Monday, February 25, 2013

Scotland won

I'll say it again: Scotland won. The young men jumped into each other's arms for joy like football players, at the end.

It was most unexpected. Ireland played more stylish rugby throughout. Most of the action, all afternoon, was in Scotland’s half of the field (where Ireland needed to be, to score). The last few minutes, heart-stoppingly, were played out within inches of the Scottish line. Ireland were ahead 8-0 at one point, but subsequently Scotland were awarded four penalties and Greg Laidlaw kicked them all. 12-8, final score.

We seem to go in for world-class kickers (Gavin Hastings, Chris Paterson), whatever chaos reigns in the rest of the team. If Ireland had kicked as well, they would have won – their boy missed five kickable points.


The cathedral is our parish church. We don’t see the Cardinal there very often – but he always turns up for Christmas and for the Easter weekend; once recently, touchingly, he stood in when the cathedral clergy couldn’t take the Sunday morning Masses. And there are special occasions.

We have started going to Our Lady Star of the Sea in Leith a couple of miles away. My husband can’t walk as far as the cathedral any more. Our Lady S of the S is a pretty church, very friendly, with plenty of parking. Yesterday the priest there read out a sermon by the Cardinal about the Pope and the Conclave – he told us that the Cardinal was preaching that very sermon at that very moment in the cathedral at the other end of Leith Walk.

But he wasn’t. He didn’t turn up. Was that a mistake? But the cathedral must have been full to the rafters with cameras and newsmen. It could have been awkward. He has no one to protect him or keep order except a couple of clergymen.

The Today program seems to be steering clear of the story this morning. They have a stout, possibly errant Liberal Democrat peer to talk about instead. But it (the story) is not going to go away for a while.


Another row of eyelets. I did iron the bottom edge and I think it will stay flat (although you can see it trying to flip, there on the right). I am grateful for yesterday’s suggestions, and you can be sure I will employ one of them if there’s trouble. It’s got to be flat. I continue to love the feel and the drape, and to be pleased with the look of it, size-wise. The designer would have had it more abundant, for one of my bulk. Notice the new ball of yarn.

If my guesses about percentage are right (see sidebar), it’s still got a slight lead on Lent. I reckon that the latter is about 29% over, not counting today. Lent should soon catch up and overtake.

The Purl Bee is offering a wonderful seed stitch wrap – not just 11 different colours, but 11 different yarns. One can so easily imagine snuggling down in it in weather like this. But could one endure working that much seed stitch? 


  1. karen9:37 AM

    I did a moss st jumper once on 3mm needles - I was so bored of it by the end! Though really it's no slower than K1P1 rib...

    1. I would be inclined to think that moss stitch IS slower than K1P1 rib - you have to have just that little bit more focus to avoid working the stitches as they present themselves.

  2. I would not worry too much about the curling of the bottom - especially since a steam press seems to do so much good. I have made two guernseys with the garter stitch tab type bottom, and they both curled quite determinedly in the knitting, but having been blocked they now behave properly. I do still have to pat them firmly as they dry from a wash, but that is all.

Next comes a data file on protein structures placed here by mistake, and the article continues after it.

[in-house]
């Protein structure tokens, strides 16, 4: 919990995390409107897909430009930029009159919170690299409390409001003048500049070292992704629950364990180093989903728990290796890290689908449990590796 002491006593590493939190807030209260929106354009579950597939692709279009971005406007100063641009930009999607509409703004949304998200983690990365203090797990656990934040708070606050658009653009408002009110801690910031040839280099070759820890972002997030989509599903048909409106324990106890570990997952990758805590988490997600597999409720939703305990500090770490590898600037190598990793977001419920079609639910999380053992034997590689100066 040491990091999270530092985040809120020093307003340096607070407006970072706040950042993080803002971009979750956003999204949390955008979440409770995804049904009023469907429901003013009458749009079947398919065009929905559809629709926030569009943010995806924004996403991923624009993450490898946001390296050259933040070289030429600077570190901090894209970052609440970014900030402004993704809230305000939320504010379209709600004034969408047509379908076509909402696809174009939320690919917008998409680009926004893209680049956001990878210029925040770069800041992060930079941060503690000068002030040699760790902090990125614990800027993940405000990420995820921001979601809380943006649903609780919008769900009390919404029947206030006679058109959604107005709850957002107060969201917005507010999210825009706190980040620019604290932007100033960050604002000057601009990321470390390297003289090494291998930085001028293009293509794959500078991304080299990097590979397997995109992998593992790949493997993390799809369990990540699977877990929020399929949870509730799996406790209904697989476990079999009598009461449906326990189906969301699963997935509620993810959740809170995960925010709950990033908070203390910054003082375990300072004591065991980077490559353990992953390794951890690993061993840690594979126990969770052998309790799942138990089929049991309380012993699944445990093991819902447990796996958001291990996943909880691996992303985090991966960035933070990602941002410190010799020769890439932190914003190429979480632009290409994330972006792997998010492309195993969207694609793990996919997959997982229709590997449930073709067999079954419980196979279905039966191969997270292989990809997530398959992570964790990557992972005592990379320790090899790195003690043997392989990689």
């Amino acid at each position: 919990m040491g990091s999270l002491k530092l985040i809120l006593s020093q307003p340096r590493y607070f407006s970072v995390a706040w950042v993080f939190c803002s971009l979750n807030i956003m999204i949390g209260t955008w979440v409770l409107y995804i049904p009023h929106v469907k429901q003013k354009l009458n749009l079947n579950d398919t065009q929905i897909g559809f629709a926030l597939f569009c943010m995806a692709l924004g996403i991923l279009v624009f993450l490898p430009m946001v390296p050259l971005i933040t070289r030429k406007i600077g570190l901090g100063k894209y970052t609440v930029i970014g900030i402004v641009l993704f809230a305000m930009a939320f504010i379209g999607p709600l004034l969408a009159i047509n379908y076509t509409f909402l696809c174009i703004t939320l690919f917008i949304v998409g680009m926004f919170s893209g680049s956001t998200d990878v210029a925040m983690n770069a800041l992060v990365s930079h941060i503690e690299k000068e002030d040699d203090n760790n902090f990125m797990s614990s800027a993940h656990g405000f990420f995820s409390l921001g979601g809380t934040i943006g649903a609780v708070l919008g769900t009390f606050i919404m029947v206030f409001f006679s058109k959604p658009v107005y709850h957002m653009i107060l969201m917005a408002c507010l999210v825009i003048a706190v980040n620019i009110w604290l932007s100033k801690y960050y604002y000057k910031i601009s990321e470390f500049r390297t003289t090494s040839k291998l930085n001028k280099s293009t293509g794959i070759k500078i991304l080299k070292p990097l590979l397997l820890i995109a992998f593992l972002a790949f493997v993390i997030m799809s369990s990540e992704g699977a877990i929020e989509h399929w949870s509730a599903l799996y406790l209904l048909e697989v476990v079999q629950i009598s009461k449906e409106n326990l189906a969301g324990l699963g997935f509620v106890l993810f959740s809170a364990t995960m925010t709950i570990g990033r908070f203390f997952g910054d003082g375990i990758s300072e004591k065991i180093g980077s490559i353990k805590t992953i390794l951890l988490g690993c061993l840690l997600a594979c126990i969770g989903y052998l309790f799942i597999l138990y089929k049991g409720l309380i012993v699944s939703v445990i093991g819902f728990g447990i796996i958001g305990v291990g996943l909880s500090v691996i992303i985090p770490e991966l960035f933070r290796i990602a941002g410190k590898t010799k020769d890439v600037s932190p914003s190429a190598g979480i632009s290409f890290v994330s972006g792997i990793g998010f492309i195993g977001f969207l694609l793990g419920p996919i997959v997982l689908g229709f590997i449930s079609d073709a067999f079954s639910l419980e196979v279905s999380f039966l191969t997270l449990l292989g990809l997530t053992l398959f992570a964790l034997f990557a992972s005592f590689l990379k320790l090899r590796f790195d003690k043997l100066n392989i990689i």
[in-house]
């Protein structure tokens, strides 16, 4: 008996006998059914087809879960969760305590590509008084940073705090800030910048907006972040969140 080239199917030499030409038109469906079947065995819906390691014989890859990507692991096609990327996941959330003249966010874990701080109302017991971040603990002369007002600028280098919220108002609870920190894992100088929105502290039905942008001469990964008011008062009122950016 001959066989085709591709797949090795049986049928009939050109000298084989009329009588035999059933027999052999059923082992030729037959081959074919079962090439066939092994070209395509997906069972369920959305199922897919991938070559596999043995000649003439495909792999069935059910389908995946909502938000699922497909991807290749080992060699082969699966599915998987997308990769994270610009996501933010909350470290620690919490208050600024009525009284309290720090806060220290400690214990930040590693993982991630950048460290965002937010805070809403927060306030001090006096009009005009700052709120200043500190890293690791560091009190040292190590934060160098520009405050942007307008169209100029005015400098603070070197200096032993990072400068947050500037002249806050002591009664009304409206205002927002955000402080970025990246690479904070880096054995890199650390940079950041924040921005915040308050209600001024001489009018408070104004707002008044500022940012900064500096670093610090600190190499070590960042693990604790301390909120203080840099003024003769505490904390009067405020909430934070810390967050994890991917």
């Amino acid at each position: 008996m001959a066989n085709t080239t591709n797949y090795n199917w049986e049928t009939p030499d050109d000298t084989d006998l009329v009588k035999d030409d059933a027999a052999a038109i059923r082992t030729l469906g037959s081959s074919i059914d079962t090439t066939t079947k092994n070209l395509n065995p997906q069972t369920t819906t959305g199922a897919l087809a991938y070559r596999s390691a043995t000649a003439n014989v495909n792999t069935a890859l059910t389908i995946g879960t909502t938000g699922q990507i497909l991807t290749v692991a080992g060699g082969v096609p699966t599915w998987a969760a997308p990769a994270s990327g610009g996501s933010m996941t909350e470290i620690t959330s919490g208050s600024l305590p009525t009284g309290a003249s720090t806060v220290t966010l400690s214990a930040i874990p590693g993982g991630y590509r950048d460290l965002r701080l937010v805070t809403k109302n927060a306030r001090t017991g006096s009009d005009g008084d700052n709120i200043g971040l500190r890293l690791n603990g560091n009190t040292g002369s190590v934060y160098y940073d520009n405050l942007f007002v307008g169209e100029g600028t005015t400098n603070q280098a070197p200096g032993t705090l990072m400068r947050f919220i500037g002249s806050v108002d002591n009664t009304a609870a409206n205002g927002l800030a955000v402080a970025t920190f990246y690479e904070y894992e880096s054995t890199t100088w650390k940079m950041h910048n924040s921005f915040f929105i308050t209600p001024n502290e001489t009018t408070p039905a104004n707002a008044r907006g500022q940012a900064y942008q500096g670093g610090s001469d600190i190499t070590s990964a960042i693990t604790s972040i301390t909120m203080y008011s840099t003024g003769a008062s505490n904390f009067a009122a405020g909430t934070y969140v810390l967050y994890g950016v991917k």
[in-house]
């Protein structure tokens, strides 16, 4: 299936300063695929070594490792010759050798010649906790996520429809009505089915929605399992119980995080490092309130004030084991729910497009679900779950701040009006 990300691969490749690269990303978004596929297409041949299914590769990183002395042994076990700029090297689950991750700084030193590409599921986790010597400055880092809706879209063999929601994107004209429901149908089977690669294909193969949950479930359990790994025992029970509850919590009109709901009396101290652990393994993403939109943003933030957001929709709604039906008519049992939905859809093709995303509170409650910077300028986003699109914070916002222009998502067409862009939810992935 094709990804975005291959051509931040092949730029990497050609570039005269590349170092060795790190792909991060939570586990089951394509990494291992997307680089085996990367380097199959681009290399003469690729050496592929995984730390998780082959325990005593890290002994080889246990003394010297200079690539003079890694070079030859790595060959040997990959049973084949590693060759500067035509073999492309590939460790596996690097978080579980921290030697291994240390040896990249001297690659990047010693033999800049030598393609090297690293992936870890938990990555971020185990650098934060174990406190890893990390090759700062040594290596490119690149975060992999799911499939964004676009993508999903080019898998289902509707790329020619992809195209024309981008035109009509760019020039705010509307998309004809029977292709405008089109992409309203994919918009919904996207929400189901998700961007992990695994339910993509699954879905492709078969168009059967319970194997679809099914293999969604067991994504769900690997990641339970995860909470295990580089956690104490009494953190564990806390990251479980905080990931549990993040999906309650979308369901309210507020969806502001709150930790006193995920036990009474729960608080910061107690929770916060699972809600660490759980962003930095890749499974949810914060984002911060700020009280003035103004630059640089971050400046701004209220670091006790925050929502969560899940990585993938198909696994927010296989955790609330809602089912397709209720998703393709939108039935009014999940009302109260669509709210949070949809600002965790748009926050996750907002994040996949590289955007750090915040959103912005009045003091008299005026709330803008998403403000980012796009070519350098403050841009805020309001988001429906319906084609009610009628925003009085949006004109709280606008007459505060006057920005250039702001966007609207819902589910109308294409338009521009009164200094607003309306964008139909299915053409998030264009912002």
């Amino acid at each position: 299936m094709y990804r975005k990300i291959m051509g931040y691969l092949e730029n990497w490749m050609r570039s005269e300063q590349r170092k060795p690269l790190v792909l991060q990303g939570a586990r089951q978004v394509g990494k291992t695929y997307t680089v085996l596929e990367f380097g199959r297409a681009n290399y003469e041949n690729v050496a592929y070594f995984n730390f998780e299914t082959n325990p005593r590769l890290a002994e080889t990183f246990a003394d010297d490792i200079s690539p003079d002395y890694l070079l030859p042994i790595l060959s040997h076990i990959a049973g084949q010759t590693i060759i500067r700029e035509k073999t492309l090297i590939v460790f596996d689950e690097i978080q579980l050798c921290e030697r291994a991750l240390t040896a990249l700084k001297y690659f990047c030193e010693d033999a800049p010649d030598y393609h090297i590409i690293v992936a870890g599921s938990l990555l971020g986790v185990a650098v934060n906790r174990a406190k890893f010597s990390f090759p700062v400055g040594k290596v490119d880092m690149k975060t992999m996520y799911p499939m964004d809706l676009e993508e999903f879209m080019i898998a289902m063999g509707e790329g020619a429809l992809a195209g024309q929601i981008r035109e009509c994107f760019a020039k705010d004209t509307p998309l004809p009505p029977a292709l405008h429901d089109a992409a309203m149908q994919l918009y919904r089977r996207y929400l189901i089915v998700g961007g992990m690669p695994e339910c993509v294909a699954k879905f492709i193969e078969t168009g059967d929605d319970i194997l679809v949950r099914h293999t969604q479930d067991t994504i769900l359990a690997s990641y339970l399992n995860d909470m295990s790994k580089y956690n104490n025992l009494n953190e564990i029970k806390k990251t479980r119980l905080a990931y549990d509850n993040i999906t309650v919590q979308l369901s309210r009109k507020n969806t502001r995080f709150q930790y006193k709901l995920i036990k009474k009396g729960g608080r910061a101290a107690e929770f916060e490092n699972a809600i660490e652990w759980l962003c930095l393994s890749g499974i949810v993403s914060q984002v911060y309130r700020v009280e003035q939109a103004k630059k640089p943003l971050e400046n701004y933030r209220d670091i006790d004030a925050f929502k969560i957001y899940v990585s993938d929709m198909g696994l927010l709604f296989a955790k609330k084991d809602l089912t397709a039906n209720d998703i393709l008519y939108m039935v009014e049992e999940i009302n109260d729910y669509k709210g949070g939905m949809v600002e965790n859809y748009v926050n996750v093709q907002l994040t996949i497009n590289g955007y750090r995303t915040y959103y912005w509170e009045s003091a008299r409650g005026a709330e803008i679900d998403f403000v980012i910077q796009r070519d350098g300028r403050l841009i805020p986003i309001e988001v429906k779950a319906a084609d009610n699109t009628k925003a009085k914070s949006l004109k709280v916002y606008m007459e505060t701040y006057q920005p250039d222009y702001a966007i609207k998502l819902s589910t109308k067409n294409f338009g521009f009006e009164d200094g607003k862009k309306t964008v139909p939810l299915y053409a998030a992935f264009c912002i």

3. Anonymous12:50 PM

    I don't think I could face knitting as much seed stitch as is required for the Purl Bee wrap, but maybe those who watch a lot of television could find it a good fit. A good stashbuster idea.
    I don't think the pattern is posted on Ravelry yet but I will be curious to see how many people just knit the kit exactly as designed. Will people make up their own colour/yarn combinations?
    Lisa in Toronto

  4. I have been enjoying reading along with your last couple of projects, but felt the need to comment on the Purl soho pattern... did you check the price of the kit? I just about fell out of my chair. I made a wrap for my daughter in moss stitch; all I can say is that it didn't take forever...

    1. Jane, this tight-fisted Yankee had the same reaction. Ouch! Never mind taking forever to knit the wrap -- it would take me forever to pay for it. Of course one can substitute, but I think the beauty of this wrap comes from the gorgeous yarn.

  5. I had exactly the same thought about the cost of the yarn. I'm sure that I could probably duplicate it in something less expensive; however, I am handicapped by not having a LYS and having to order everything on line. That makes the color matching rather difficult.

  6. Ruth in Ottawa2:19 PM

    I see that they are sold out of the kits - unbelievable, at that price. And the hot pink is hard to swallow. The whole thing would be much prettier in subtly shaded tones of one or two colours. Subtle this one ain't! Isn't it just an overgrown striped scarf??

  7. The Cardinal's behavior yesterday has been explained--he was busy resigning. Good story in the Washington Post although I don't seem to be able to create a link to it.

  8. Sarah JS8:05 PM

    Here's the link for the Washington Post article:

    As for seed stitch, I don't mind it if it's a small portion of something larger. That said, my current sock has k1-p1 rows on half of the rounds -- which made me think, "And Why did I choose this pattern?!"

  9. Wow! I realize that 4 of the skeins in that kit are cashmere, but 400 USD? I think that's even more than an Alice St*rmore kit! $400 for a seed stitch wrap - in a pattern that is VERY beginner knitter. (It's one row, repeated over and over.)

    I had to follow a couple of links to get to the free pattern. For those who are curious, it can be found here -

    Scroll down to the bottom of the page.